Romeo and Julie – National Theatre, London

Reviewer: Maryam Philpott

Writer: Gary Owen

Director: Rachel O’Riordan

While the National Theatre is having considerable success in its larger spaces, the programming for the flexible Dorfman theatre is far more variable. Following the disappointing Kerry Jackson, its latest show Romeo and Julie is a pleasant but conventionally plotted reflection on working class aspiration, family and love across a divide. But it skirts along the surface of a number of deeper issues including alcoholism, education and economic deprivation and Gary Owen’s new play takes the characters exactly where you expect them to go.

18-year-old single father Romeo, known as “Romey”, is devoted to the baby daughter left with him by Neve’s mother who had wanted to give her away. Caring for her and his alcoholic mother starts to take its toll, but soon he meets sixth-former Julie, aspiring to study physics at Cambridge and whose parents worry Romeo will distract her. Is it just a fling or is this young couple destined to be together?

Owen’s play may use aspects of Shakespeare’s structure and nod to one of his title’s but there is a lack of jeopardy in the relationship between Romeo and Julie that lowers the stakes. There are no families at war, only two young adults with very slightly different backgrounds and, when Julie’s mother asks her immediately to stop seeing Romeo after one late night because he might disrupt her studies, it seems a flimsy basis on which to object to a boy she has never met nor has any proof he will push Julie off the rails.

There are some nicely managed scenes with Romeo and his baby, capturing exploding nappies, sleepless nights and the deep love he has for his daughter which is sweet but also filled with complexity about the life he lives and will live for the next few years. Most of Act One focuses on his story, homelife and contentment with the here and now, but Owen’s never really examines Barb’s alcoholism in any detail, its effects on Romeo as he tries to provide for and protect his baby or the economic straits it must create. Romeo, quite purposefully, is a character who stays the same but the audience never fully understand him.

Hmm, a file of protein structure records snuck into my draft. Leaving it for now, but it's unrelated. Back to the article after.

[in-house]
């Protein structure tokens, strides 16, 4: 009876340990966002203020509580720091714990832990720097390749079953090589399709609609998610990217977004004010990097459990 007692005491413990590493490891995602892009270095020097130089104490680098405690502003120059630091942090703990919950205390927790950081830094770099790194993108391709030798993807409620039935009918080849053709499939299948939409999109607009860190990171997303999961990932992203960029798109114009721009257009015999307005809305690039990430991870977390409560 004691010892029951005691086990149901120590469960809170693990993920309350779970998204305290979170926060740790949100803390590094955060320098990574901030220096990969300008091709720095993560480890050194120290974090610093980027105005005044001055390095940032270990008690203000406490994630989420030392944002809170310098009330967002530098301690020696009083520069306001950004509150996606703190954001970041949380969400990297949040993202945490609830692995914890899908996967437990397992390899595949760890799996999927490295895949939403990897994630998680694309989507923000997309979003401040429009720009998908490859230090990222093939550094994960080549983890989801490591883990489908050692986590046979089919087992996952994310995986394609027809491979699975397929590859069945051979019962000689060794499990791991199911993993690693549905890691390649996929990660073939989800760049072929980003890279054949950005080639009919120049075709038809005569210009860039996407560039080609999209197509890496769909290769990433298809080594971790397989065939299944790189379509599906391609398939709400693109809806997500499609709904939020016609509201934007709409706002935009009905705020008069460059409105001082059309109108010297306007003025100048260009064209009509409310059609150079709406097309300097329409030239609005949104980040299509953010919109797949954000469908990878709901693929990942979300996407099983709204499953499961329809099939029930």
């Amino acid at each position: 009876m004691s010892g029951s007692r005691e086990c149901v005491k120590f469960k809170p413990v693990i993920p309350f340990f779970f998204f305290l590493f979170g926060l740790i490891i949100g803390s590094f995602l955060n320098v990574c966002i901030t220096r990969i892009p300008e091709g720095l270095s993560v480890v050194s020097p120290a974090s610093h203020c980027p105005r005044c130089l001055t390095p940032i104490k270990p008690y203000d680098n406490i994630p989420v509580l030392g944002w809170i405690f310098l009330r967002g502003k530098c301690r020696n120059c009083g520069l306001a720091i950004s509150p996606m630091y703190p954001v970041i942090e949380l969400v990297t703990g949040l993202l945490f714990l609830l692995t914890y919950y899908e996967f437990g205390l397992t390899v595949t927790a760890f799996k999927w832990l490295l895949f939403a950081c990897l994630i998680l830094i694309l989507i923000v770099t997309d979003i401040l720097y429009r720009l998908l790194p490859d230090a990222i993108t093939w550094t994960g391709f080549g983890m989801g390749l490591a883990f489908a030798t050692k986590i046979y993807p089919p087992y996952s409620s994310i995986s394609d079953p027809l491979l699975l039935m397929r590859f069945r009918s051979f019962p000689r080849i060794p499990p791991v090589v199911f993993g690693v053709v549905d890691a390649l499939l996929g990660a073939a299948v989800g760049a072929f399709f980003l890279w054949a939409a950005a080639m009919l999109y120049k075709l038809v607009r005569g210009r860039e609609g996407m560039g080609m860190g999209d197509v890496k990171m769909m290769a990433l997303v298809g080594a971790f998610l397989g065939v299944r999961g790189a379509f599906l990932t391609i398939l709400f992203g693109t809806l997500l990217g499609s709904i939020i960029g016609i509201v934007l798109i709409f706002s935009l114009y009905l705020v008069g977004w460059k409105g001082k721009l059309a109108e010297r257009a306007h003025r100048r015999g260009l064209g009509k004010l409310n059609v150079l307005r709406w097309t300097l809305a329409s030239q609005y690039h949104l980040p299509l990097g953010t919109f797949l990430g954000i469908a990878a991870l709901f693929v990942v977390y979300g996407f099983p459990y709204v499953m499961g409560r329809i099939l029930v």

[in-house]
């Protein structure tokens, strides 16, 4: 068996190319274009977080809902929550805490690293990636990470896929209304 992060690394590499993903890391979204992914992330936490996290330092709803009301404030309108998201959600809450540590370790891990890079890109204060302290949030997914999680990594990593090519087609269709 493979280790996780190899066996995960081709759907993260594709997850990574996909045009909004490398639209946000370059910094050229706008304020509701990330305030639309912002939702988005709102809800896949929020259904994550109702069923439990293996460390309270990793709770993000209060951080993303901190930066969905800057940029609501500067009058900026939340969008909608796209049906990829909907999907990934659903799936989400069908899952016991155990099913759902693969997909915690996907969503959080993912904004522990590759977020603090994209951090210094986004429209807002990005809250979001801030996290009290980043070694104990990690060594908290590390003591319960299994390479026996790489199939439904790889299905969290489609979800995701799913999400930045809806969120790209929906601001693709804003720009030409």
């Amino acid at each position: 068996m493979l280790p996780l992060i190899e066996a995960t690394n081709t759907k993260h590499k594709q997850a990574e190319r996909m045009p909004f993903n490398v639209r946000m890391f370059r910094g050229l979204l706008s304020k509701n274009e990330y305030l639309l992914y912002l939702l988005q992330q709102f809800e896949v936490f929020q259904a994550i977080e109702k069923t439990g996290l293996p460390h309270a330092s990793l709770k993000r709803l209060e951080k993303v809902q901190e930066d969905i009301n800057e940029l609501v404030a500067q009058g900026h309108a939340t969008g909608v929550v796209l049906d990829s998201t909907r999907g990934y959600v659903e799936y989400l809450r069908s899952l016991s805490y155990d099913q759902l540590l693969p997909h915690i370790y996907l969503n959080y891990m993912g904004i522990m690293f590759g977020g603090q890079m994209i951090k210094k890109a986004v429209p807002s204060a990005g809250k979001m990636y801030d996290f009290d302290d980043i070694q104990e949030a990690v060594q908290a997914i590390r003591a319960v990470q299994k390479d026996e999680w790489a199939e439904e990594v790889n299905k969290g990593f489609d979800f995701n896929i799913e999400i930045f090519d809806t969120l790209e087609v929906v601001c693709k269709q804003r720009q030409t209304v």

Julie comes into focus in Act Two as their relationship flourishes, pushing her to make different choices about the academic future she has always aspired to. None of the twists Owen has in store for Julie come as much of a surprise; part of a dramatic tradition that always asks female characters to compromise self-fulfilment for family, the former loaded with judgement and the latter with sentimentality. But through the process she goes, although she has some interesting arguments with parents and her partner.

The two central performances are deliberately heightened, giving them an overt comedy that gets some laughs but occasionally distracts from the serious underpinning commentary and neither fully convinces as an 18-year-old. Rosie Sheehy is a likeable Julie, loud and confident but sure of the path she wants to take and her worthiness for it. There is strong chemistry with Callum Scott Howells as Romeo and they make a believable couple, while he presents a mix of decency and male arrogance.

There are some good comic lines and a number of lively scenes in Romeo and Julie, especially those involving father Col (Paul Brennan) who has endured years of manual work and ill-health to create a future for his daughter and the hardness he develops when she rejects it. Yet, there is so much more to say beyond the love story and the will she / won’t she trajectory, about communities who see education as a way out as well as the inter-generational inheritance of aspirations for betterment that mean eventually someone escapes, but most are left behind.

Runs until 1 April 2023

The Reviews Hub Score:

Conventionally plotted

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The Reviews Hub London is under the acting editorship of Richard Maguire. The Reviews Hub was set up in 2007. Our mission is to provide the most in-depth, nationwide arts coverage online.

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